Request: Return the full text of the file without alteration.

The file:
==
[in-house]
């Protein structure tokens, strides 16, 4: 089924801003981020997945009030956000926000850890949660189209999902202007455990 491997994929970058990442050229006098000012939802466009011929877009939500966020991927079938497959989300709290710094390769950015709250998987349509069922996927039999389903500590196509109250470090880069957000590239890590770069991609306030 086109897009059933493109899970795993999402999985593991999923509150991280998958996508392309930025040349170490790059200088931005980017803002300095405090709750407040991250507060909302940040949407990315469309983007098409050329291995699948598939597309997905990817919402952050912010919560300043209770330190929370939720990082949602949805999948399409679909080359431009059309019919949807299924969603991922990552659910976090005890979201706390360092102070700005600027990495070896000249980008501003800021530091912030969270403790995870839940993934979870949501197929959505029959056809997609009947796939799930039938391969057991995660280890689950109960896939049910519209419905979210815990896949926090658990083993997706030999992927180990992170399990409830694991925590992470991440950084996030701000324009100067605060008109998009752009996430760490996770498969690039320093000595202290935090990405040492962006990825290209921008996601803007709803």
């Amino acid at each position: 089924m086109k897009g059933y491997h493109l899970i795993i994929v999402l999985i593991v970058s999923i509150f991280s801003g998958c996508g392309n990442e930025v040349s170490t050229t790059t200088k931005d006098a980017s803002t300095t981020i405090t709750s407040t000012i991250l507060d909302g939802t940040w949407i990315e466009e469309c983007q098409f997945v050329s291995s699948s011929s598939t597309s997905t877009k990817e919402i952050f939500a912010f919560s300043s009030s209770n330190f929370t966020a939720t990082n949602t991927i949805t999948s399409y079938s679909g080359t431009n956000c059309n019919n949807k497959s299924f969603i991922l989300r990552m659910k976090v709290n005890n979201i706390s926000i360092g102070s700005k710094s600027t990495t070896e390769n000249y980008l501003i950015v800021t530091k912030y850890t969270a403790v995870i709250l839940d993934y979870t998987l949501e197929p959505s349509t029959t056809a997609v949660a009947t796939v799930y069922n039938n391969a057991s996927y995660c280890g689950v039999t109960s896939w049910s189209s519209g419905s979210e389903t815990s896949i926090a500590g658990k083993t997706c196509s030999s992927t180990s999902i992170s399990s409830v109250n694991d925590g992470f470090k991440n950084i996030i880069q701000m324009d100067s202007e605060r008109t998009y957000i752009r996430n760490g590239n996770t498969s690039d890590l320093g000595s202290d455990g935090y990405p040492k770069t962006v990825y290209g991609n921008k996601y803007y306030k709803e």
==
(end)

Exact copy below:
[in-house]
């Protein structure tokens, strides 16, 4: 089924801003981020997945009030956000926000850890949660189209999902202007455990 491997994929970058990442050229006098000012939802466009011929877009939500966020991927079938497959989300709290710094390769950015709250998987349509069922996927039999389903500590196509109250470090880069957000590239890590770069991609306030 086109897009059933493109899970795993999402999985593991999923509150991280998958996508392309930025040349170490790059200088931005980017803002300095405090709750407040991250507060909302940040949407990315469309983007098409050329291995699948598939597309997905990817919402952050912010919560300043209770330190929370939720990082949602949805999948399409679909080359431009059309019919949807299924969603991922990552659910976090005890979201706390360092102070700005600027990495070896000249980008501003800021530091912030969270403790995870839940993934979870949501197929959505029959056809997609009947796939799930039938391969057991995660280890689950109960896939049910519209419905979210815990896949926090658990083993997706030999992927180990992170399990409830694991925590992470991440950084996030701000324009100067605060008109998009752009996430760490996770498969690039320093000595202290935090990405040492962006990825290209921008996601803007709803």
């Amino acid at each position: 089924m086109k897009g059933y491997h493109l899970i795993i994929v999402l999985i593991v970058s999923i509150f991280s801003g998958c996508g392309n990442e930025v040349s170490t050229t790059t200088k931005d006098a980017s803002t300095t981020i405090t709750s407040t000012i991250l507060d909302g939802t940040w949407i990315e466009e469309c983007q098409f997945v050329s291995s699948s011929s598939t597309s997905t877009k990817e919402i952050f939500a912010f919560s300043s009030s209770n330190f929370t966020a939720t990082n949602t991927i949805t999948s399409y079938s679909g080359t431009n956000c059309n019919n949807k497959s299924f969603i991922l989300r990552m659910k976090v709290n005890n979201i706390s926000i360092g102070s700005k710094s600027t990495t070896e390769n000249y980008l501003i950015v800021t530091k912030y850890t969270a403790v995870i709250l839940d993934y979870t998987l949501e197929p959505s349509t029959t056809a997609v949660a009947t796939v799930y069922n039938n391969a057991s996927y995660c280890g689950v039999t109960s896939w049910s189209s519209g419905s979210e389903t815990s896949i926090a500590g658990k083993t997706c196509s030999s992927t180990s999902i992170s399990s409830v109250n694991d925590g992470f470090k991440n950084i996030i880069q701000m324009d100067s202007e605060r008109t998009y957000i752009r996430n760490g590239n996770t498969s690039d890590l320093g000595s202290d455990g935090y990405p040492k770069t962006v990825y290209g991609n921008k996601y803007y306030k709803e």